Conflict




From international wars to organizational mishaps; conflict is a broad theme that touches on much of the research done by Faculty researchers.

Gaming is a cause for aggression

According to Prof. dr. Elly Konijn, violent games make young people aggressive. She researches the effects of violent computer games for the research programme “Communication Choices, Content and Consequences: new media, new methods”. In an article for the Journal of Adolescence of February 2012 she and two colleagues write that poorly educated boys are more attracted to violent computer games and also judge them to be more realistic than highly educated boys. In an interview in Ad Valvas she stressed that the more real a game appears to us the more chance there is that the aggression from the game is transported to real life situations.

Fraud and corruption in The Netherlands


Fraud is also present in a highly developed country like The Netherlands. Researchers of the Governance Studies department investigate the integrity of the Dutch public administrations. The emeritus professor Prof. dr. Hans van den Heuvel and his colleague Prof. dr. Leo Huberts study the occurrences of fraud in the Province of Noord-Holland and frequently comment in the media on publicly announced cases of corruption, conflict of interest and breaches of integrity. Dr. Gjalt de Graaf examines cases of conflicting values within the public administration. Transparency, integrity, honesty, efficiency and effectiveness are highly valued within the public administration but they can also lead to dilemmas in day to day practice. The research is part of the research program of Governance Studies: New Public Governance.

Citizens in wartime situations


Prof. dr. Marlies Glasius has been appointed as endowed professor “Citizens Involvement in War Zones and Post-Conflict Zones” since the first of January 2012. She follows in the footsteps of prof. dr. Mient-Jan Faber who held this position since April 2004. The Endowed chair is a cooperation of VU University and the Interkerkelijk Vredesberaad (IKV). Marlies Glasius examines the activities of citizens in wartime situations, with special attention for occurrences of civil defense when the state and international organizations fail. “Citizens will always do everything to protect themselves in wartime and make their living conditions as optimal as possible”, she says. “Their efforts vary from keeping water supply and electricity going, procuring food supplies and communicating with the outside world to actively taking up arms to defend themselves or fleeing the area.” Marlies will studies humanitarian interventions and the effects and effectiveness of international criminal tribunals. She furthermore researches what Dutch citizen activist movements mean by ‘civilian security’ and if that relates to, or differs from, the conception of the term in conflict areas.  The Endowed chair is part of the research programme of Political Science:  Multi-layered governance in Europe and beyond.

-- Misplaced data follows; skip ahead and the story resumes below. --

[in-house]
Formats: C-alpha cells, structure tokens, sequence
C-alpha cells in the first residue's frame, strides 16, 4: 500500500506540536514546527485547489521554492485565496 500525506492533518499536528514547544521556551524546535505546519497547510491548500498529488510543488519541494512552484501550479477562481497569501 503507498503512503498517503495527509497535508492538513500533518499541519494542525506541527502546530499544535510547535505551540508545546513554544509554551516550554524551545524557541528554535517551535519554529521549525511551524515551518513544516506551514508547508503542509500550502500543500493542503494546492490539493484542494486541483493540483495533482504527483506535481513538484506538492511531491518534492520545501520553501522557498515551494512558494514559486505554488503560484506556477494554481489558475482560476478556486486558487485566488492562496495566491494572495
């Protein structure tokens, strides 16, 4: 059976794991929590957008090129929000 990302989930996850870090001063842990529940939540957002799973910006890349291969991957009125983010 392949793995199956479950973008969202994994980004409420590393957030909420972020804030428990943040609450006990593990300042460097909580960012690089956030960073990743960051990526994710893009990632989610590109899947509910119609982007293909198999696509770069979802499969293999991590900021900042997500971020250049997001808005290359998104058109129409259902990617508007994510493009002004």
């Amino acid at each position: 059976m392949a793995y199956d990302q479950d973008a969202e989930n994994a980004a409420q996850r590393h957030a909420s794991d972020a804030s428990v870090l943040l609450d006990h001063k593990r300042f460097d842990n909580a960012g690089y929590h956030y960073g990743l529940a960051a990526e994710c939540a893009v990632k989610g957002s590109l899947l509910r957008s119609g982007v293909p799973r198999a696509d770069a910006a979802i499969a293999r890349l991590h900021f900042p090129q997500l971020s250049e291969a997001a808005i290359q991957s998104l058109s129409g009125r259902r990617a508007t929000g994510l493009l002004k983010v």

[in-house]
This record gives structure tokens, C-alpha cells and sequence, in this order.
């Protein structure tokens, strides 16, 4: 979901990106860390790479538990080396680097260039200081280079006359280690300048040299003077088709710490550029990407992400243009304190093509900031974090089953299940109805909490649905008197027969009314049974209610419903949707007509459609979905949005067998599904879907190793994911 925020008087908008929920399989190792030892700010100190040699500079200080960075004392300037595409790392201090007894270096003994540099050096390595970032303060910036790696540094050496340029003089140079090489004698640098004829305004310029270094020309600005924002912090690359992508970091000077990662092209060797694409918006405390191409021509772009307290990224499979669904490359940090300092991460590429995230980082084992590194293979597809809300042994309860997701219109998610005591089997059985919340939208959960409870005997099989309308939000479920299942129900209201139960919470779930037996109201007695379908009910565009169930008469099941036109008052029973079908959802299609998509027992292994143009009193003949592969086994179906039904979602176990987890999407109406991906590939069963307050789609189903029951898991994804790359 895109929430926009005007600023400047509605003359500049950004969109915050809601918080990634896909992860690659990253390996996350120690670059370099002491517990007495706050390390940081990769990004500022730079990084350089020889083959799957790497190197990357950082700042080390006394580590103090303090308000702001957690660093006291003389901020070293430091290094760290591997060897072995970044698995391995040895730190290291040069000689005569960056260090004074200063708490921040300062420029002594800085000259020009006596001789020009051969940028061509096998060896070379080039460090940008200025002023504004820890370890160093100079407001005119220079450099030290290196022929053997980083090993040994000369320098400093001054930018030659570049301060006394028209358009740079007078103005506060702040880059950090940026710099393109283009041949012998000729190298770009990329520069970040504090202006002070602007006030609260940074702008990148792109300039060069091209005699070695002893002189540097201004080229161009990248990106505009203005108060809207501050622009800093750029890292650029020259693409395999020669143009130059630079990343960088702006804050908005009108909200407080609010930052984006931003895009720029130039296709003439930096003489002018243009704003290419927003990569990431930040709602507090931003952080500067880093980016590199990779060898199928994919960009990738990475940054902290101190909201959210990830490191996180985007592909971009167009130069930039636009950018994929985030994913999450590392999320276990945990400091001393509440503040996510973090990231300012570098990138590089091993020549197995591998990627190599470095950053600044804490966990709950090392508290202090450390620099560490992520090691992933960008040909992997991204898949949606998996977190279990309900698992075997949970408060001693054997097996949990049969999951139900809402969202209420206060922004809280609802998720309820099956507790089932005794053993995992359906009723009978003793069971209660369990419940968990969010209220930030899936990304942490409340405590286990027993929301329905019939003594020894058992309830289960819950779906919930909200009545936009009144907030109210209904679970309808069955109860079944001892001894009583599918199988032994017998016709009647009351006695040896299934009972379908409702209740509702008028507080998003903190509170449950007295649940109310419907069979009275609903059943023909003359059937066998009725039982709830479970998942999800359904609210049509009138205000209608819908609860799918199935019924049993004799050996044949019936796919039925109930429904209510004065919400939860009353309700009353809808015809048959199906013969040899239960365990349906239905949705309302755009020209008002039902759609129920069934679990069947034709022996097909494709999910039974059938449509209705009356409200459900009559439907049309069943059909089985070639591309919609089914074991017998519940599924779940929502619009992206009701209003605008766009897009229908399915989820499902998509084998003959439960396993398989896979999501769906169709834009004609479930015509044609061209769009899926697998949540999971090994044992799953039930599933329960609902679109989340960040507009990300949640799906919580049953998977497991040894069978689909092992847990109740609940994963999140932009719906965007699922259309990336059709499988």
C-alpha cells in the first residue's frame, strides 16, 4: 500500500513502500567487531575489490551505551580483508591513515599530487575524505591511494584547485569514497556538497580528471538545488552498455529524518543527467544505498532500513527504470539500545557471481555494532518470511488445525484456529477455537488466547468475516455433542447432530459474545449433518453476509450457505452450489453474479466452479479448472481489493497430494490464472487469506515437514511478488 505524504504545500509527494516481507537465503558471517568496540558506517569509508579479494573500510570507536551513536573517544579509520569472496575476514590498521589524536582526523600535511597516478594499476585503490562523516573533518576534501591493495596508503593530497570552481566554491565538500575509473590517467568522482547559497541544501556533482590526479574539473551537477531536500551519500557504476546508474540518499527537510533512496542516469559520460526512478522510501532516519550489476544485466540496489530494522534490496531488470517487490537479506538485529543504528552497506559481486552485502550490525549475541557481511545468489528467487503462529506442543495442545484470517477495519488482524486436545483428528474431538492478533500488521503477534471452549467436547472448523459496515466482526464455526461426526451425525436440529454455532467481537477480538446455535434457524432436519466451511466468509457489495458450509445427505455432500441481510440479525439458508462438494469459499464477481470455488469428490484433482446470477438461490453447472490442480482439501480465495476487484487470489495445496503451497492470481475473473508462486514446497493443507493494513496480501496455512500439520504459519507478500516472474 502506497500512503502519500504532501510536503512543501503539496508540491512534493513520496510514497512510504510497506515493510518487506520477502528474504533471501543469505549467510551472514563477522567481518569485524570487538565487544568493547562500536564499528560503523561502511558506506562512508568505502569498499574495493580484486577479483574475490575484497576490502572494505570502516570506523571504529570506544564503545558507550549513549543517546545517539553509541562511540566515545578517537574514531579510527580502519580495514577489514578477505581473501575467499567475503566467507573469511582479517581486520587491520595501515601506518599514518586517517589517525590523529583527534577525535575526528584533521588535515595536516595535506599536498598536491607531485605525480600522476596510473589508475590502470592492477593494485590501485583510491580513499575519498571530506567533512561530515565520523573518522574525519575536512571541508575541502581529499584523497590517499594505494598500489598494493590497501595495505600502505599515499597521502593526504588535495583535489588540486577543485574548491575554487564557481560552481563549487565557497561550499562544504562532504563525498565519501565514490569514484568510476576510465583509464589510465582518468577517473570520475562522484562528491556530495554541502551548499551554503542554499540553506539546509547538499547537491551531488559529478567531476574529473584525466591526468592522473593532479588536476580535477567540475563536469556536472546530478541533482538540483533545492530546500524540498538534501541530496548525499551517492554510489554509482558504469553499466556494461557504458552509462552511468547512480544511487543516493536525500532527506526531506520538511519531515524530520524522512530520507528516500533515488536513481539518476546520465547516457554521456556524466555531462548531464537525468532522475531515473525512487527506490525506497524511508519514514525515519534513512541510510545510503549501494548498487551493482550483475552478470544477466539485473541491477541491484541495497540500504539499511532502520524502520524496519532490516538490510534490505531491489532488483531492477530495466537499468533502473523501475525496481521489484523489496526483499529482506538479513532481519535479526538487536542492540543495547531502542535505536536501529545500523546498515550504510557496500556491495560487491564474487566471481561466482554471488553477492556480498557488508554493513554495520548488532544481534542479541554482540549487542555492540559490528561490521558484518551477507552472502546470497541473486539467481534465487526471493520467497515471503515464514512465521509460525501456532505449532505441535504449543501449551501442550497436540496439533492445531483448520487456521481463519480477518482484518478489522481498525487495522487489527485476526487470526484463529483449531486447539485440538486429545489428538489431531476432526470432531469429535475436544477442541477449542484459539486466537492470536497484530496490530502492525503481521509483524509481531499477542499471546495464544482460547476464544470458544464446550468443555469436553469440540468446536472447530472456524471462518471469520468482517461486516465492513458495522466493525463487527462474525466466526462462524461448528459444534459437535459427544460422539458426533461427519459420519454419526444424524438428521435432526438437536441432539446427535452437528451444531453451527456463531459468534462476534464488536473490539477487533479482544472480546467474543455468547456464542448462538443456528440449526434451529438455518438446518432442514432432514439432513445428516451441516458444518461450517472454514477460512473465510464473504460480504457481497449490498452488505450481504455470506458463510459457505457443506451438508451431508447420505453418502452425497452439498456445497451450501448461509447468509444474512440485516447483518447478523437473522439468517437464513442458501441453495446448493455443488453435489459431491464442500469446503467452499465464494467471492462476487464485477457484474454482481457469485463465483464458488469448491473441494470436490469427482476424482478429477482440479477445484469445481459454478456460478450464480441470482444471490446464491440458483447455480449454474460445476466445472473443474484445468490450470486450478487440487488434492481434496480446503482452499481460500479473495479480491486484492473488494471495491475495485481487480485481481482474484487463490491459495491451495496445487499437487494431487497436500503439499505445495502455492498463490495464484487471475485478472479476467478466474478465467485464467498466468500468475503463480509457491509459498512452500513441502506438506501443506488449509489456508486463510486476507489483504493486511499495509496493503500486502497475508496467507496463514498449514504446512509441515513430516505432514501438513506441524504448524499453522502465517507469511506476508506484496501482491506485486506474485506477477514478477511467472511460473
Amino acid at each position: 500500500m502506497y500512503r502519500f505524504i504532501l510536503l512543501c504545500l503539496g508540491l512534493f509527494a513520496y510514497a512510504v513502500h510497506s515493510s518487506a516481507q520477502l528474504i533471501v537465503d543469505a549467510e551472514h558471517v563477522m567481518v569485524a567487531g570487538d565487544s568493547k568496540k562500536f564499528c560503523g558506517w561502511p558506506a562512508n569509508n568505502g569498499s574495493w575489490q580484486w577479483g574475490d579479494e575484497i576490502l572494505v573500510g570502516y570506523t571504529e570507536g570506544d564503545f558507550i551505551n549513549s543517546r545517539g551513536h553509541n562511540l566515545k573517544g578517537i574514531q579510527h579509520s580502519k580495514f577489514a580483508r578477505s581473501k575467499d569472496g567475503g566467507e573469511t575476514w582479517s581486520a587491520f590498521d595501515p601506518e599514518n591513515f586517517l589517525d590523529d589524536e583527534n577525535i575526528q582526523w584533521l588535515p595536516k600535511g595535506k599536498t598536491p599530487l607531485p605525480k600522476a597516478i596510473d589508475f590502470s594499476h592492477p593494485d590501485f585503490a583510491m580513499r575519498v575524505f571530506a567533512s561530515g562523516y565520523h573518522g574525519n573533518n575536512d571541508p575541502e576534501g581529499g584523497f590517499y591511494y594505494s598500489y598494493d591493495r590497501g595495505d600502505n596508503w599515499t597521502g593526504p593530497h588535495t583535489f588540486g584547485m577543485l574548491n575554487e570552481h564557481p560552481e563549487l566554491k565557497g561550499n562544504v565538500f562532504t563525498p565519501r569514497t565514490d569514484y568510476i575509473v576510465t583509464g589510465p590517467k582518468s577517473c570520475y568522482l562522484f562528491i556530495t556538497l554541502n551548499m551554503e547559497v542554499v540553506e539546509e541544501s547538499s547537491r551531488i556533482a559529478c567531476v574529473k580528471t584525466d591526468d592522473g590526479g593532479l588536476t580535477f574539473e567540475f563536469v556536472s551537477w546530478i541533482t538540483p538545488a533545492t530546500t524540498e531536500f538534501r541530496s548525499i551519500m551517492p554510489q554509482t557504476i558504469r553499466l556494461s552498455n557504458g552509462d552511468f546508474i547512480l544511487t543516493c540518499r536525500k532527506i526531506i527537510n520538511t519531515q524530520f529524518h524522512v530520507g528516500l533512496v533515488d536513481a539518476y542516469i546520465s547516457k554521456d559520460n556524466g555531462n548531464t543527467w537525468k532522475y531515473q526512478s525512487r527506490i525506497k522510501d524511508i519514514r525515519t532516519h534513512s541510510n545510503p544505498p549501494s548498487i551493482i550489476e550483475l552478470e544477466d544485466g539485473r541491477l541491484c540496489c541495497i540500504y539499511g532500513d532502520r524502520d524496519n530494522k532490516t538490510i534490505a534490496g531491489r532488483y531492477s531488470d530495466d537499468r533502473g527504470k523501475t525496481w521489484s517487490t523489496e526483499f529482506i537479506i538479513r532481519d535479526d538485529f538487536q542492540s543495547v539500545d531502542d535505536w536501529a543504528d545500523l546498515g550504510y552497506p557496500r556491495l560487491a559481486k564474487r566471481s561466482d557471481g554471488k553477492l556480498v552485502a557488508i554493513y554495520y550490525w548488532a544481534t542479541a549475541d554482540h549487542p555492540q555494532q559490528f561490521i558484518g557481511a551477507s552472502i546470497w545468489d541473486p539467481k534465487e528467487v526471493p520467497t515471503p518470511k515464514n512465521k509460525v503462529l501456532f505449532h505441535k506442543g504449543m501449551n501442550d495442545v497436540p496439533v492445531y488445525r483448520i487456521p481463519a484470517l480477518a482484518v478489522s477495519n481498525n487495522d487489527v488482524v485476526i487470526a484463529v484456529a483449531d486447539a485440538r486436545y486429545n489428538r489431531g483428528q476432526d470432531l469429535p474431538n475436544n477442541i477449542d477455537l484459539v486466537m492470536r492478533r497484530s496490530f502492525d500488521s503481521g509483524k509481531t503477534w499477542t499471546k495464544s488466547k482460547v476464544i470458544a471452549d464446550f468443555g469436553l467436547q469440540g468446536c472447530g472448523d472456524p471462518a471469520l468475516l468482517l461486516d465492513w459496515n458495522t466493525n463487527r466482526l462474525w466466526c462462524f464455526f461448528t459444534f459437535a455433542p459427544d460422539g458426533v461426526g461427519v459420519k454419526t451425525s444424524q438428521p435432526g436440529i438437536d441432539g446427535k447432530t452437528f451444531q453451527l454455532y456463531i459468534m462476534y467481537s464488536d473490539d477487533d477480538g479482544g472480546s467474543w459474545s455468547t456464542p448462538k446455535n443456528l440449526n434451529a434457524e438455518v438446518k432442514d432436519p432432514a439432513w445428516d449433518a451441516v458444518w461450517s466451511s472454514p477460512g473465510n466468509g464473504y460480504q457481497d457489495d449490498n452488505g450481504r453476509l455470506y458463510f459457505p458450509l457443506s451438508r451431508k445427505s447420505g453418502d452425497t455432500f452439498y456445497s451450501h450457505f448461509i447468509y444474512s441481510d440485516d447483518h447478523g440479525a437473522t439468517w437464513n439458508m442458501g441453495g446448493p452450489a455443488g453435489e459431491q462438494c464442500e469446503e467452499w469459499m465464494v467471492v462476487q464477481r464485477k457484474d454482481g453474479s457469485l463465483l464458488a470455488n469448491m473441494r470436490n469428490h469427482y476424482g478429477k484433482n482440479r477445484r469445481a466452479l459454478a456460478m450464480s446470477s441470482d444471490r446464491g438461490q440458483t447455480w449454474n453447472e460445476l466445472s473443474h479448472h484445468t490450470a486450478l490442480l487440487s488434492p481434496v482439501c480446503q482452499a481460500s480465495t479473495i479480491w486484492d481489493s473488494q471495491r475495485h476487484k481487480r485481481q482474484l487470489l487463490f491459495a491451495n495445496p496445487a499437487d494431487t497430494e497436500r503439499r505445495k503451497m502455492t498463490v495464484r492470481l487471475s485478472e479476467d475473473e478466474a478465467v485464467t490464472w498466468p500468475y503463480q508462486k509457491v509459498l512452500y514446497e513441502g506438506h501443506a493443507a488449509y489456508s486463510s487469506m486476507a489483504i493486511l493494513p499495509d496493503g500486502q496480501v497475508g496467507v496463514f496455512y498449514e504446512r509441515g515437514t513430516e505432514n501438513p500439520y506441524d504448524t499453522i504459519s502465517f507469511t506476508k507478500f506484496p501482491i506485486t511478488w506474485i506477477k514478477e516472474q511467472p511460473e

Conflicts and mistakes in Organizations


Conflict can also be studied in the context of organizations. Members of the research programme "Organizations and Processes of Organizing in Society" of the Department of Organizational Sciences do just that. Dr. Maria Dijkstra for instance examines conflict management in organizations. Conflict at work is both undesirable and inevitable. Maria’s research focus therefore is the relation between  conflict management at work and the consequences for the (wellbeing of) employees and the organization. Dr. Kees Boersma investigates the collaboration and problems that occur between police, fire and ambulance services. Prof. dr. Alfons van Marrewijk and Dr. Sierk Ybema focus on cross-cultural cooperation within and between organizations. Dr. Cathy van Dyck examines mistakes made in organizations. Do the employees admit to making mistakes or do they hide them? Do people take responsibility for their mistakes or do they shift the blame to someone else? Is the organizational focus on repairing and learning from mistakes  or does the organization neglect this stage and why? Learning from mistakes is also a research theme for Dr. Dick de Gilder. Hospitals have the social responsibility and pressure to function almost flawlessly but are also committed to letting employees report mistakes they've made. In an interview he states: "It's of the utmost importance for organizations to unearth mistakes because it would otherwise be impossible to learn anything from them."

Citizenship in Latin America

Dr. Ton Salman’s research of the experiences and practice of citizenship in Latin America touches upon the  power imbalance that prevails in the continent. There’s conflict about who has (access to) power, about how citizenship is defined and shaped, the principle that everybody should be equal and about which strategies people use to survive in a world of exclusionism. Ethnic differences add an extra dimension to the conflicts because they sharpen notions of civility and collective versus individual rights. Ton’s studies are part of the research programme of Social and Cultural Anthropology: Constructing human security in a globalizing world.